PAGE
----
Moroccan Zeitgeist

I was quite interested to read about A Life Full Of Holes: The Strait Project, an exhibition of photographs by Tangier-born Yto Berrada, and quite disappointed that none of the pictures were available online. The photographs explore issues of migration, similar to the ones I deal with in The Things That Death Will Buy: the “harragas”–people who risk life and limb trying to cross the Straits of Gibraltar in order to make it in Europe. The word has its root in the verb ‘hrg,’ meaning ‘to burn’. Those who migrate in this way burn their papers, burn their past lives in hope of new ones. Here’s Barrada on the project:

‘The word strait, like its French – and as chance would have it, Arabic – equivalent, combines the senses of narrowness and distress. The collapse of the colonial entreprise has left behind a complex legacy, bridging the Mediterranean and shaping how movement across the Strait of Gibraltar is managed and perceived. Before 1991 any Moroccan with a passport could travel freely to Europe. But since the European Union’s (EU) Schengen Agreement, visiting rights have become unilateral across what is now legally a one-way strait. A generation of Moroccans has grown up facing this troubled space that manages to be at once physical, symbolic, historical and intimately personal.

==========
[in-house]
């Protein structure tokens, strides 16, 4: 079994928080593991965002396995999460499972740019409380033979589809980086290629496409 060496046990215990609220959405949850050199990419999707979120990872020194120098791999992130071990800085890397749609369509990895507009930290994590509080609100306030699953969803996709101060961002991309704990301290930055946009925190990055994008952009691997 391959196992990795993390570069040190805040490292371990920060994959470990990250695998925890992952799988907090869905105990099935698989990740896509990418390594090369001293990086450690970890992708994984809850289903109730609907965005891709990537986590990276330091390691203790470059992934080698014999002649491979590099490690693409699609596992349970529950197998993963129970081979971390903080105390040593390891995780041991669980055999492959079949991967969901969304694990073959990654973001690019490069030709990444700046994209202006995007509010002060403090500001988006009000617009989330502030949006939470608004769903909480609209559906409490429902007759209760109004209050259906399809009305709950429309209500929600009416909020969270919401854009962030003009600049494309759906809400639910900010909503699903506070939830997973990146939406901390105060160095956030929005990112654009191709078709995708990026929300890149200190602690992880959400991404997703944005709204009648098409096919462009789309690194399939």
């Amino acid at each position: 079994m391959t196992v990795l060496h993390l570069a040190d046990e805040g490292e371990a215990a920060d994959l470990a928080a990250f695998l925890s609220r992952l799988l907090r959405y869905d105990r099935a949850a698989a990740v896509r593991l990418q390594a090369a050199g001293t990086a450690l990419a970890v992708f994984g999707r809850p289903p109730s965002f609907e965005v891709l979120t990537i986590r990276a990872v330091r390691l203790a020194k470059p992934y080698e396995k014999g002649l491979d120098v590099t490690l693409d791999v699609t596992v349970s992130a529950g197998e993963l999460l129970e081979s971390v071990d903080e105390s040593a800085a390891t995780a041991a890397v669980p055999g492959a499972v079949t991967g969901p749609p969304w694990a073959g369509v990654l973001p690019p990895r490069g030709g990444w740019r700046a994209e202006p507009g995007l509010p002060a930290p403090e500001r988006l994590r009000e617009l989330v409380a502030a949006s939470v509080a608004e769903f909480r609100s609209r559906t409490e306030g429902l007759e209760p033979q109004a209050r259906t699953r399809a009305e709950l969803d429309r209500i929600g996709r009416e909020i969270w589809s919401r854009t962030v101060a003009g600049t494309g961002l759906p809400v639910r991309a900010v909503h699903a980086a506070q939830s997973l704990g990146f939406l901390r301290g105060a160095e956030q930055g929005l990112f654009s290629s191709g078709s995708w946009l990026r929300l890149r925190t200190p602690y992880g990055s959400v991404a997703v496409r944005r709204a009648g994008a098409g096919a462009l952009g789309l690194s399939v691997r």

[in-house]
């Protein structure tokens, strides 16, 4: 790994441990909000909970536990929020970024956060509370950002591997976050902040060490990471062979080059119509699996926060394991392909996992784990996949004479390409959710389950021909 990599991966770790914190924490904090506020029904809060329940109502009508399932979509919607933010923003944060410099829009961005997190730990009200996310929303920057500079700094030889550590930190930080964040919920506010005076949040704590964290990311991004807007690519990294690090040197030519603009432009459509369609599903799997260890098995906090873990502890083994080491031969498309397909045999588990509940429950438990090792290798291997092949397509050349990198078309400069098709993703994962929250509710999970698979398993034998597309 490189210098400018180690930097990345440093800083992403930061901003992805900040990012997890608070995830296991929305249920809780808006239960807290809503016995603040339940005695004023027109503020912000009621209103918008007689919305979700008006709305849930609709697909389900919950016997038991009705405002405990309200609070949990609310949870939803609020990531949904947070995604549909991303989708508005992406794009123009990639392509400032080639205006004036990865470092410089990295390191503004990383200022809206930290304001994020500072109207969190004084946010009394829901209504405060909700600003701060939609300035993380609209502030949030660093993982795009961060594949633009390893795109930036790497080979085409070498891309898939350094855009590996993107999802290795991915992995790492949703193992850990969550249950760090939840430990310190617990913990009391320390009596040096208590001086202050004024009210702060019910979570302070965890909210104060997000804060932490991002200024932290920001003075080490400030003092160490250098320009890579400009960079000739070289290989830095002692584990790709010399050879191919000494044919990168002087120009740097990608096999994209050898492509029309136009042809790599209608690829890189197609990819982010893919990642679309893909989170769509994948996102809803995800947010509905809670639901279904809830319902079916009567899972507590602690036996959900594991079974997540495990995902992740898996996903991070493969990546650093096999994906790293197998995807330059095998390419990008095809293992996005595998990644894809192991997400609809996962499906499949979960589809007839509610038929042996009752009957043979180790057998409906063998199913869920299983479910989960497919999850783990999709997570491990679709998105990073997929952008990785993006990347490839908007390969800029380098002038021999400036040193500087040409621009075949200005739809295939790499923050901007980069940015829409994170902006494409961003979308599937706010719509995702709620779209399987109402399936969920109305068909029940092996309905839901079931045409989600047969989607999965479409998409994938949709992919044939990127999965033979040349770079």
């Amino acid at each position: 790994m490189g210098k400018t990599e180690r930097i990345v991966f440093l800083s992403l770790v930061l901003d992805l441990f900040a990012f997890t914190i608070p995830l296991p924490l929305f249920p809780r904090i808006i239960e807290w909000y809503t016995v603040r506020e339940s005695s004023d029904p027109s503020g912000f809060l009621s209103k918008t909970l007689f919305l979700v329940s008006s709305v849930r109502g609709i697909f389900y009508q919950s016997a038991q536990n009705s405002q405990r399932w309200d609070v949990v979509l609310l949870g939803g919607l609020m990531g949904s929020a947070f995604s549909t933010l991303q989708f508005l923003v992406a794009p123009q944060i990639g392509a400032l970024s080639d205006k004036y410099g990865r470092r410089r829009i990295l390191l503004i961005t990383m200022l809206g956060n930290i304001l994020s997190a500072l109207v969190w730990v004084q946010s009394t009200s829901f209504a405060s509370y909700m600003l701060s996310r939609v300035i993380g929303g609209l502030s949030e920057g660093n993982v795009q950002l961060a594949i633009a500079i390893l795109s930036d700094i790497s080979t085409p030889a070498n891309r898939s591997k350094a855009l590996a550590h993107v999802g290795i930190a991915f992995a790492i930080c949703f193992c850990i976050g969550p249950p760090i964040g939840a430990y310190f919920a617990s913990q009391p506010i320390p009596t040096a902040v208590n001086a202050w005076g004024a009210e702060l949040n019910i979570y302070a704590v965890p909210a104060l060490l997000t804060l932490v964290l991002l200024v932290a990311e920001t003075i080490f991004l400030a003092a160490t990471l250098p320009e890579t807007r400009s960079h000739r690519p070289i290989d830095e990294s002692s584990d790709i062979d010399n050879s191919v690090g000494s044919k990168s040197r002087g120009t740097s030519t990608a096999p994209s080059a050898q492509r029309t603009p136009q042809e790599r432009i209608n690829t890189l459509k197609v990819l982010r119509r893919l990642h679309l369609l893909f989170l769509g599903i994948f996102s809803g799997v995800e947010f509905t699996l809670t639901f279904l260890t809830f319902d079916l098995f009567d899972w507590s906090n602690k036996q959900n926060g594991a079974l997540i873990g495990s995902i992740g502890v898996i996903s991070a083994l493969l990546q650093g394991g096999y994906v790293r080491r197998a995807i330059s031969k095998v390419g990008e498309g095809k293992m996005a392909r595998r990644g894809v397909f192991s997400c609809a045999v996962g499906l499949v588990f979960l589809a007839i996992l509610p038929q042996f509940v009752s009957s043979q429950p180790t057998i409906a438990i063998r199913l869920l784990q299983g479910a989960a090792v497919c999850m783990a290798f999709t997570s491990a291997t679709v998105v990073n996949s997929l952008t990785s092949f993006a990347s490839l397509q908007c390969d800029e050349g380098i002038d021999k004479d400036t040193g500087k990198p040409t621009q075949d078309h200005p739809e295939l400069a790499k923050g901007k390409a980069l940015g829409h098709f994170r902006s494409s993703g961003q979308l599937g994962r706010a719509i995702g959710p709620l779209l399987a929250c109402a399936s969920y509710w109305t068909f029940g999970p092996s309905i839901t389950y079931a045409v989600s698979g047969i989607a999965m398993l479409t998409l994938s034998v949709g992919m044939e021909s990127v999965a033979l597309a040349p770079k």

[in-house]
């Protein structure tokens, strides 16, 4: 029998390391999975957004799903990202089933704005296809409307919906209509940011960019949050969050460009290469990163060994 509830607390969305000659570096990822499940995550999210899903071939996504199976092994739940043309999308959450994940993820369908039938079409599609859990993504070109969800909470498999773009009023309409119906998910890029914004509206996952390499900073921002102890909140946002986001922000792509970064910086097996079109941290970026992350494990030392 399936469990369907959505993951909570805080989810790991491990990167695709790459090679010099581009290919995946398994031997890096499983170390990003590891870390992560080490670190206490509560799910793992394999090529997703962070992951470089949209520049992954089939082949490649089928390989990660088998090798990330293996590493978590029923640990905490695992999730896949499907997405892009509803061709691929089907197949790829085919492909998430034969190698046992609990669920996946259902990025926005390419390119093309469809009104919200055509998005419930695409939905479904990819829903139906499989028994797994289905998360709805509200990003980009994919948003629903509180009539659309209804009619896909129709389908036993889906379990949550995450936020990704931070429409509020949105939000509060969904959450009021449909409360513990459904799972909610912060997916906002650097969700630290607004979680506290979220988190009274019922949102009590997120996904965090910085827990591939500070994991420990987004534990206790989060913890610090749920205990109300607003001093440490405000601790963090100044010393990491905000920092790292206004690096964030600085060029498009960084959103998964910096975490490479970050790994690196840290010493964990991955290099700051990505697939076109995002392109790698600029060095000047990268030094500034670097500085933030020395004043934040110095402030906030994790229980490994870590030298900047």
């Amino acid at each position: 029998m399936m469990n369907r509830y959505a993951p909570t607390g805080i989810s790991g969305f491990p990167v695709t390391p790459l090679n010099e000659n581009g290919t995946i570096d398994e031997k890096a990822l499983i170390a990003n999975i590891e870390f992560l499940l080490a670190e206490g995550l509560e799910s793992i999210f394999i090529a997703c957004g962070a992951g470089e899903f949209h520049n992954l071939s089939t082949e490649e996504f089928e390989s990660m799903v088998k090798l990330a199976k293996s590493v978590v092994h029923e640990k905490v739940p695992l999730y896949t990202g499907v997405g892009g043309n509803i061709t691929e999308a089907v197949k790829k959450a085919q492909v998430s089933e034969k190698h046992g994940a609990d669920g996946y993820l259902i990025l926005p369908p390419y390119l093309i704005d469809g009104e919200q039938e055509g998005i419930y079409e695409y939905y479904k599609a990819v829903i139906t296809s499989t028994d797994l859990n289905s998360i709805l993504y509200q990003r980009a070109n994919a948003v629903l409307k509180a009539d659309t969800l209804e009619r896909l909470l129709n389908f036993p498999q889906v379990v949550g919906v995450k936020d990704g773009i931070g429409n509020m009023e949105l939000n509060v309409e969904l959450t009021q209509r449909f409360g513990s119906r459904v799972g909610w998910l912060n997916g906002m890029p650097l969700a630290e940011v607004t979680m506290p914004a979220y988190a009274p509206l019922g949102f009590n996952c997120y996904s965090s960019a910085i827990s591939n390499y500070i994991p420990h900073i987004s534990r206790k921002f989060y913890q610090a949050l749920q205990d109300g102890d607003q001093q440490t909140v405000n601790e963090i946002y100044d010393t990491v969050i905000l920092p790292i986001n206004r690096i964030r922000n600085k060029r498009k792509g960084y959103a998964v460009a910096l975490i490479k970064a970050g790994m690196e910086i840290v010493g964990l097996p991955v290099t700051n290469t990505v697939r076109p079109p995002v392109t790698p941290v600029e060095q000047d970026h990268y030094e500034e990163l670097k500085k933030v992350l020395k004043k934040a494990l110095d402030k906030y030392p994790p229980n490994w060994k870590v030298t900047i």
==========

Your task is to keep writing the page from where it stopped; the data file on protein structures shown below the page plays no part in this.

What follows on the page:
Berrada’s exhibition takes its name from the book by Driss Ben Hamed Charhadi (edited by Paul Bowles), A Life Full of Holes. If you are a reader from Liverpool, drop me a line at llalami AT yahoo DOT com and let me know what you think of the exhibition.

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